For almost three years this went on, until the end of Jimmy’s sixth grade year. At that point a bizarre confrontation occurred which finally convinced his parents that something was seriously wrong. Within weeks, they sold their home and moved away.

Today, as an adult, Jimmy still deals with the repercussions from that period in his life. He’s not a little kid anymore but he’s still usually the shortest person in a crowd. It may sound strange but sometimes he wonders if people take him seriously because of his height (or lack of it). Sometimes he is intimidated when engaging in a conversation with people who are bigger and taller than he is. Rationally speaking, he knows there’s no reason for it, but that’s how it is.

Most people underestimate the power that past events have on their present. Today we are talking about overcoming dysfunction in our lives. And we are going to start by looking into some patterns from the past.

For though we live in the world, we do not wage war as the world does. The weapons we fight with are not the weapons of the world. On the contrary, they have divine power to demolish strongholds (patterns). We demolish arguments and every pretension that sets itself up against the knowledge of God… 2 Corinthians 10:3-5NIV

This verse is talking about strongholds or patterns of behavior, ruts that we as human beings so easily fall into and have a tenancy to remain in.

All of us have these patterns in our lives. Many times we are not aware that we have them. In fact, most people go through life totally unaware that many of their interpersonal relationships are affected and sometimes controlled by these strongholds, or patterns. And here is the kicker: most of these patterns began in us when we were children or teenagers.

Before I continue I need to say that these patterns may be related to your family situation and they may not. But if it applies to you I ask you to consider how these patterns are affecting you or someone you love.

The first pattern from our past that has the power to affect our present is:

1. Unforgiveness toward others and yourself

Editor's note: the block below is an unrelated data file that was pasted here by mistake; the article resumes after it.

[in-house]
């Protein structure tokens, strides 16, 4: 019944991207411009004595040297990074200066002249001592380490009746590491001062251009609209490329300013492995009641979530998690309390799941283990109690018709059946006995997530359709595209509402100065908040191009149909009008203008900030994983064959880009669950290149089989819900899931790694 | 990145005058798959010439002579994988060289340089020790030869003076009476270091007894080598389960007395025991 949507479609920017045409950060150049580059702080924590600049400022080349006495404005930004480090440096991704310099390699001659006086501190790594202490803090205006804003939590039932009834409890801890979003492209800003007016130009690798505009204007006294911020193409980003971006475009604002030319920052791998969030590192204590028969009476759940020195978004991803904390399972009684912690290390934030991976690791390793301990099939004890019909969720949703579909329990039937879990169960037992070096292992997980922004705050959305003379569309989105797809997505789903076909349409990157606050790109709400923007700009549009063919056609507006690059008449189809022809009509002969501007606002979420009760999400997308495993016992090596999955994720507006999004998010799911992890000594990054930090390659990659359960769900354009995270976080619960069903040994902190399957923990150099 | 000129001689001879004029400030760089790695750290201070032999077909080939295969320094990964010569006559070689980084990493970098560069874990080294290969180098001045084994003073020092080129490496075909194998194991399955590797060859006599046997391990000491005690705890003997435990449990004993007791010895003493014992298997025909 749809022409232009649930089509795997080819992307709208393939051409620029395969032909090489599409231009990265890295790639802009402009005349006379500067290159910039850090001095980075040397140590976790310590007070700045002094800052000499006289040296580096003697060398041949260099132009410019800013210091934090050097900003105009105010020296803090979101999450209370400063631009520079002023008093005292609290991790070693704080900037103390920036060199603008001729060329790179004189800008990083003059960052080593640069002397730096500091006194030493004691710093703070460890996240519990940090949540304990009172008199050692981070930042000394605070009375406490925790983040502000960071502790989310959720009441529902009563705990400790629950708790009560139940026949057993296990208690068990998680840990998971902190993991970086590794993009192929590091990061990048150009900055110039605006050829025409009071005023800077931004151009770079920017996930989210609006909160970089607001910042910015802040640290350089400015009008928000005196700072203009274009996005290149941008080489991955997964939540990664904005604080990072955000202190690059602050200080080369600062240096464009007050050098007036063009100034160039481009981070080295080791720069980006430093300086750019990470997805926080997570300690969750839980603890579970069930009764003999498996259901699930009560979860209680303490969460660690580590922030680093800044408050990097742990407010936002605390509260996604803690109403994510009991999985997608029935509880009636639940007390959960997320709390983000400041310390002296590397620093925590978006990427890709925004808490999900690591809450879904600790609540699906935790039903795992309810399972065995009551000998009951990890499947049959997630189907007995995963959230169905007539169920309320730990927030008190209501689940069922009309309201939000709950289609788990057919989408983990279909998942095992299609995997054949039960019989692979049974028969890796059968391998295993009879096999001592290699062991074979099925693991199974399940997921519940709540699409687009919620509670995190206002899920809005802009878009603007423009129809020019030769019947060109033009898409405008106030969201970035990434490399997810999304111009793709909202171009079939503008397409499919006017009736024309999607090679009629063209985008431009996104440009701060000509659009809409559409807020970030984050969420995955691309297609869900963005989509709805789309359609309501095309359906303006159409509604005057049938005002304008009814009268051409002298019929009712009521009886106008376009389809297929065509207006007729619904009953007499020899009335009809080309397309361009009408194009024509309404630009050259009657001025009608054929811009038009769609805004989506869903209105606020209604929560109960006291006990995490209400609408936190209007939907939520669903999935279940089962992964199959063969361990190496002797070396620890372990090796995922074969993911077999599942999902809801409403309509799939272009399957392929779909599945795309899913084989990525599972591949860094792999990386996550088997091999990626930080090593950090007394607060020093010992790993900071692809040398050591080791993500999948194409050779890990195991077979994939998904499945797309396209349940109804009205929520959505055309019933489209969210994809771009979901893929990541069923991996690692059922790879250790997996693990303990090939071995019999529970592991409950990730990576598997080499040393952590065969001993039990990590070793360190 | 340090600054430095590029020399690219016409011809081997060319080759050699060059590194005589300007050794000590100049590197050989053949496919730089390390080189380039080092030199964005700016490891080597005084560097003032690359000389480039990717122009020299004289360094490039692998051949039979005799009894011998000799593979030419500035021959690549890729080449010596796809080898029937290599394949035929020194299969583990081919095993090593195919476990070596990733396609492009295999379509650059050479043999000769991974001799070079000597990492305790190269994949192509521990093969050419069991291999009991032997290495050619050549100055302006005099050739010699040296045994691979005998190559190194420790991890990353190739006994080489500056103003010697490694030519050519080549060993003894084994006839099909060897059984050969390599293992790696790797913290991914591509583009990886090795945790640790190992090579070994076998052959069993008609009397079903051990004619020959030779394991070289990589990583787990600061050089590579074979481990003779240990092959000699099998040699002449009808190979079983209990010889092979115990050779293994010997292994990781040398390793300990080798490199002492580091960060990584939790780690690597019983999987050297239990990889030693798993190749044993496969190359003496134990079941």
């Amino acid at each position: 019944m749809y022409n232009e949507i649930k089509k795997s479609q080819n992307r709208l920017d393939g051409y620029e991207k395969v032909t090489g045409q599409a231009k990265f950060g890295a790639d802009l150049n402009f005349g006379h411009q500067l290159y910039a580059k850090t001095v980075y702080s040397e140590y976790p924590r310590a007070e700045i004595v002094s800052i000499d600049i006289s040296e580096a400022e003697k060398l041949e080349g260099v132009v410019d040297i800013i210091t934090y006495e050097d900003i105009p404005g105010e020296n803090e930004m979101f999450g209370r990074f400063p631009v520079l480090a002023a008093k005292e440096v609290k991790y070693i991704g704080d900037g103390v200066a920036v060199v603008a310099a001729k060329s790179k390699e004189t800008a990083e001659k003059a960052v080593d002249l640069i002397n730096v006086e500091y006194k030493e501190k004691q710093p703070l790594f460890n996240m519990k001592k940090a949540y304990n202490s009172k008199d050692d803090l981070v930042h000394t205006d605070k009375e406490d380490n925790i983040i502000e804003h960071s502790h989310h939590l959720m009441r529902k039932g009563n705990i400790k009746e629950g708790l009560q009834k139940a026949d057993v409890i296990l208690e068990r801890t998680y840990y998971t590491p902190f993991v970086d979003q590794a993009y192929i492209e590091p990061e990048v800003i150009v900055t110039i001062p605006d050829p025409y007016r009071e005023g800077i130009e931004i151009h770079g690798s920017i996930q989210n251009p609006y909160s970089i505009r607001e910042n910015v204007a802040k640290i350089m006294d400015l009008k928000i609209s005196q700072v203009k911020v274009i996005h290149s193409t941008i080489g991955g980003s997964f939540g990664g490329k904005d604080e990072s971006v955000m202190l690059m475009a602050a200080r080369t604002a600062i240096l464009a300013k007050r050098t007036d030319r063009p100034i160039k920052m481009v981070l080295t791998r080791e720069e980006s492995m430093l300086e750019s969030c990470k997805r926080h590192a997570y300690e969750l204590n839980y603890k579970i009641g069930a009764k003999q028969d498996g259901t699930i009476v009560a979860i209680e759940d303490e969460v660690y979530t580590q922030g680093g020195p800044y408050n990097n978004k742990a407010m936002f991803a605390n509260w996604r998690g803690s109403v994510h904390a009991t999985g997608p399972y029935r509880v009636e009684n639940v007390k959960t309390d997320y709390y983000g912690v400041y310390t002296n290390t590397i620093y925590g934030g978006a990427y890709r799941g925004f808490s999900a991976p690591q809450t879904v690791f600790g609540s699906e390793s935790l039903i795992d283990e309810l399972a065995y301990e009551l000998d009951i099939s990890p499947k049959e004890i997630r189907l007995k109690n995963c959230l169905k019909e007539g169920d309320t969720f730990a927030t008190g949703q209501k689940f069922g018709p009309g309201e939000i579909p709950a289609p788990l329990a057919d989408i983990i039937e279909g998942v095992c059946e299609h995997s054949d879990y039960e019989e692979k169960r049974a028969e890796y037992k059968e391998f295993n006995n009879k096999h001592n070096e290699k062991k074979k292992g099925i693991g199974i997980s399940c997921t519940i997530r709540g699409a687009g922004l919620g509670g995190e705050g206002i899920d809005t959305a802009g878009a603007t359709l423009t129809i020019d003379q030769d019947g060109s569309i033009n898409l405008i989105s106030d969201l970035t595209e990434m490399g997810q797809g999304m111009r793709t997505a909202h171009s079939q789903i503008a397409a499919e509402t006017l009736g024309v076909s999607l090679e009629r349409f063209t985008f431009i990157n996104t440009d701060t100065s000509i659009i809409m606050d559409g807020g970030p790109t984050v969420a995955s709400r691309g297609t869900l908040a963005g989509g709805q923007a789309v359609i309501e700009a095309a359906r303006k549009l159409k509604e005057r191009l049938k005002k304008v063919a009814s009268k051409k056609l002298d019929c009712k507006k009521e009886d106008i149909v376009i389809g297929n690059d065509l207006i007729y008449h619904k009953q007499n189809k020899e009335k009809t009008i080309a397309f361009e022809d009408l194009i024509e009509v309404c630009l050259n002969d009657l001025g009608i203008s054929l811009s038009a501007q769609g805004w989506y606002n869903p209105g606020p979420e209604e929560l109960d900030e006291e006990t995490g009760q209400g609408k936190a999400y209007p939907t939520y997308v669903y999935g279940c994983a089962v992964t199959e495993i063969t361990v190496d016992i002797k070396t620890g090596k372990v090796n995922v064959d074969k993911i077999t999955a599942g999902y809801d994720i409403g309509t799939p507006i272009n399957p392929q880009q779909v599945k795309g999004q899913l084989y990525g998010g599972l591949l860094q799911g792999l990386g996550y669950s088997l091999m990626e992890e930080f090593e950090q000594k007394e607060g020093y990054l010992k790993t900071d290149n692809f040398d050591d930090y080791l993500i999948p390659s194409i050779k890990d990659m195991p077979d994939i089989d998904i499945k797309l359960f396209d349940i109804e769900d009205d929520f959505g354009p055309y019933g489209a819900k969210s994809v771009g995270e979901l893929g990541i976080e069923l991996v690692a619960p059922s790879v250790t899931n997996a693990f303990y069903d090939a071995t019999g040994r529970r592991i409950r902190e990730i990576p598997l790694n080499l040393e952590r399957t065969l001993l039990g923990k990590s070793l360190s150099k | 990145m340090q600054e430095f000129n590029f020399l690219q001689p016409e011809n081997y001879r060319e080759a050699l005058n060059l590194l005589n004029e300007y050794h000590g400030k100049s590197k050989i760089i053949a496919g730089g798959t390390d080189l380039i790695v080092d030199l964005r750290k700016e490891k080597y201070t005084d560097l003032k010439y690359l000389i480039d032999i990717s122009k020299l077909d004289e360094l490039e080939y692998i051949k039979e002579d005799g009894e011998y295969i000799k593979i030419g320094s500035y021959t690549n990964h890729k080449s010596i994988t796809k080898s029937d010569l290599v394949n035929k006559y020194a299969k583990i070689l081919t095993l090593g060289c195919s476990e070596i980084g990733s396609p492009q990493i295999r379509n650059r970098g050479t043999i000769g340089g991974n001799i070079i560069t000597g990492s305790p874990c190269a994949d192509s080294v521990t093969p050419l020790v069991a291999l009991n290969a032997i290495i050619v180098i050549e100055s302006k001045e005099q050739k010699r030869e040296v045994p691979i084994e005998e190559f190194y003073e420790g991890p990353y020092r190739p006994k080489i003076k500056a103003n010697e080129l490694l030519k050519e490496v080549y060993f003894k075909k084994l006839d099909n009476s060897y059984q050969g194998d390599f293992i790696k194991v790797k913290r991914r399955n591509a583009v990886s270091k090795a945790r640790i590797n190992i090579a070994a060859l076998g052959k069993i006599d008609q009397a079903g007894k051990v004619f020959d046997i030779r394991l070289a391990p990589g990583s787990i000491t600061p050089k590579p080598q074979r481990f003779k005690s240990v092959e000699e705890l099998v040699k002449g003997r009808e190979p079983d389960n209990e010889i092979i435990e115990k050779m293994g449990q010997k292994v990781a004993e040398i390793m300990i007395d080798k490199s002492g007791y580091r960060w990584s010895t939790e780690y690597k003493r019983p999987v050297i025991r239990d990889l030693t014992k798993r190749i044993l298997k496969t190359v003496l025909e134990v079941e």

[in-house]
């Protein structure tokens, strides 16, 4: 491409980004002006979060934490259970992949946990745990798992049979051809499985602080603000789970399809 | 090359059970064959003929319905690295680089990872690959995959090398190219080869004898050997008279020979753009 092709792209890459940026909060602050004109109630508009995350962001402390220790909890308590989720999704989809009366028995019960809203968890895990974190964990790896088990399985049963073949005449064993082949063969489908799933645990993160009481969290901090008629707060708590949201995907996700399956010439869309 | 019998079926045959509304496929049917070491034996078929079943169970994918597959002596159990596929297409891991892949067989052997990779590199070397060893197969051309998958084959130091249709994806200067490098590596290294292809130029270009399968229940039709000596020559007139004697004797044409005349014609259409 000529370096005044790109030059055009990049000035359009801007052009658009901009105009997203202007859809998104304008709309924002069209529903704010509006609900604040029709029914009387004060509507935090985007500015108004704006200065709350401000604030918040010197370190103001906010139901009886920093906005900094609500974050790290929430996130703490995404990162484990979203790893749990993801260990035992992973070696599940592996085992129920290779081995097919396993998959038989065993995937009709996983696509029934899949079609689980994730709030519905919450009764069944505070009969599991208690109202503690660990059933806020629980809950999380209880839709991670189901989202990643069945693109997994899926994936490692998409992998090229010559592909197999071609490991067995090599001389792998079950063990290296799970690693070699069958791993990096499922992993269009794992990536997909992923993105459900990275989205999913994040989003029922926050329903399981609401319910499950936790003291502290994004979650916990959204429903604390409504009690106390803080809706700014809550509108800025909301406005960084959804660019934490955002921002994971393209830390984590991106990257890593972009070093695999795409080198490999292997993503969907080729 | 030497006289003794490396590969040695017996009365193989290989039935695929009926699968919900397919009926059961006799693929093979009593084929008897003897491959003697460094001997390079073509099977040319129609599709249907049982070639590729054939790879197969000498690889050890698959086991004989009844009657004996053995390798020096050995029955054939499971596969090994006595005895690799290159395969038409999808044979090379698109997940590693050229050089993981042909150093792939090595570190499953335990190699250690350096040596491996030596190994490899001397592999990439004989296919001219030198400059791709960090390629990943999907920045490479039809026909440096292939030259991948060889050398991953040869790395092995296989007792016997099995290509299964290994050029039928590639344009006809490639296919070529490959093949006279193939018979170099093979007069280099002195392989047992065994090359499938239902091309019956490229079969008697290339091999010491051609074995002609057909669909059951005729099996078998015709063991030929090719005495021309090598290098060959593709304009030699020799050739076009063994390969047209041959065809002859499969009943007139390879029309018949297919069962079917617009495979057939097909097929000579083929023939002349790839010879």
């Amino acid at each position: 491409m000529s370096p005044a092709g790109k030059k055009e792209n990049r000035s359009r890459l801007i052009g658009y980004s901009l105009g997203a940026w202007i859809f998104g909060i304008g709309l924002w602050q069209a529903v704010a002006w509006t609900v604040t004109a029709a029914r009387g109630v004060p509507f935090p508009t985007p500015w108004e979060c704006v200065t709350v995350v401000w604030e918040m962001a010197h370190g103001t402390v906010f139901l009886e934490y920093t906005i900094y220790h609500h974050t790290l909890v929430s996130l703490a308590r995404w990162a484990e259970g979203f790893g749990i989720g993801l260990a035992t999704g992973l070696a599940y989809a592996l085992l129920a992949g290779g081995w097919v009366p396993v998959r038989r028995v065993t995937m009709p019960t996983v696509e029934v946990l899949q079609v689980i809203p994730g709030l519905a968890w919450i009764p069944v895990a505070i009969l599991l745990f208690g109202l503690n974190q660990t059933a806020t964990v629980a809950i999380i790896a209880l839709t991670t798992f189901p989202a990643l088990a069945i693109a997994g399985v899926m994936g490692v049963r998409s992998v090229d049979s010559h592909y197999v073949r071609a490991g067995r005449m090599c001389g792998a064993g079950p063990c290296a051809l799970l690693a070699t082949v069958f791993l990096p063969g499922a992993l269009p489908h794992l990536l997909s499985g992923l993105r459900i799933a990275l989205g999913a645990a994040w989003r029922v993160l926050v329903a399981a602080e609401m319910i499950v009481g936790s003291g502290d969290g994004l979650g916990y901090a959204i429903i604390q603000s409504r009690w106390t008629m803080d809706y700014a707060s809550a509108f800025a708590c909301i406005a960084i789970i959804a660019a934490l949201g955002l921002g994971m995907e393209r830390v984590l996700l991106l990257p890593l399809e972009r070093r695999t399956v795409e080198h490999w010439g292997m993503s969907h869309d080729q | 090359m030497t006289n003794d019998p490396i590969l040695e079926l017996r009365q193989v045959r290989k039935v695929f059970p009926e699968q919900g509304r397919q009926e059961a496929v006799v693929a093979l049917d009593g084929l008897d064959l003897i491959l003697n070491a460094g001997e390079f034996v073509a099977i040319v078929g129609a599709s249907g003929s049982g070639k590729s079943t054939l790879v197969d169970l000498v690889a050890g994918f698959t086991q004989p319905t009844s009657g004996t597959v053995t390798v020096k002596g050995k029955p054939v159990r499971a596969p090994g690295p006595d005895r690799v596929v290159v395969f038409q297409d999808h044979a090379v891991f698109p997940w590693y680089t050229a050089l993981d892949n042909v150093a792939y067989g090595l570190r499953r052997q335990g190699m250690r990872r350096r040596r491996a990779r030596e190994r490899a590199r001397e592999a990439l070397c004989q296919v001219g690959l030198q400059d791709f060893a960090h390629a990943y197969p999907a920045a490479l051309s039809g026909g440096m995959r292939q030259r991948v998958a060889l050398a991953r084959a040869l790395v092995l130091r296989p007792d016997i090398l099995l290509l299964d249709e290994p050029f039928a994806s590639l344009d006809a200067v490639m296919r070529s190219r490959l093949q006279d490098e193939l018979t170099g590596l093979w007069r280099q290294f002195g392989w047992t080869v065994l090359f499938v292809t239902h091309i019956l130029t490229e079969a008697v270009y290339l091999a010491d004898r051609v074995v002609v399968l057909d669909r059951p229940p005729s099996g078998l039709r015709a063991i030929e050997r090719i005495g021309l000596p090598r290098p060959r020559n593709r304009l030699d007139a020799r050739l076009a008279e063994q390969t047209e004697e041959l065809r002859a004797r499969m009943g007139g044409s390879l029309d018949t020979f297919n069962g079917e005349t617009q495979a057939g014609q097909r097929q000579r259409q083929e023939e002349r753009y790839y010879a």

This pattern is foundational for all other patterns. Unforgiveness leads to a thousand other problems.

Unforgiveness is hard to understand because sometimes we have a valid reason to be upset at our circumstances. So how do you know if you have unforgiveness toward someone or if you are just wounded from the experience? 

When you think of them do you get angry?

When thoughts come up, do you immediately relate them to the past events that caused you pain?

When you’re with them do you look for ways to get offended?

Are you waiting to find something to pick at when you are around that person?

The question is what you do to break these patterns. How can you overcome dysfunction in your own life? How can you receive power to live as a free person in the present?

1. Practice forgiveness

You must make allowances for each other’s faults and forgive the person who offends you. Remember, the Lord forgave you, so you must forgive others. Colossians 3:13NLT

The first part of that verse says to “Make allowances for each other’s faults.” That means that we accept the fact that people are not perfect and will rarely respond like we think they should and we must learn to be ok with that, and to even expect. It means that we consider the other’s person’s situation and not just the way they have offended us. Remember the story of Jimmy? Suppose you knew that “bully Joe” was with his grandmother because his mom had abandoned him and he lived with a dad who constantly bullied Joe?  Would it be easier to forgive him and even have sympathy for him?

 Notice the second part of the verse, “Remember, the Lord forgave you, so you must forgive others.” The reason and the power behind forgiveness is in the fact that God forgives. You forgive others because you have or could be forgiven by God. Any offense you have against someone whether it’s betrayal, neglect, meanness, or whatever the offense; you have already committed a similar offense against God. All of us have shook our fist in the face of a loving God and said, “I don’t need you! I can handle this on my own.” The ultimate act of betrayal, abuse, and neglect. And the Scripture is very clear over and over that God is able to forgive any and every sin.

So practice forgiveness. Great idea, Billy, but how? Ultimately forgiveness is a choice of your will. You may never feel like forgiving someone. But you start acting like it is so and it will eventually be so. Your emotions will change because you make a choice with your will. Temptation to have unforgiveness will still happen when the person you have forgiven does something that reminds you of the past. But make the choice to forgive again and again and again. Forgiveness is a choice and a process. The key is to make a choice to begin the process. Is it hard, yes! Is it necessary, you better believe it!! If you are having a problem with this and need help, please contact me or some friend and ask for help.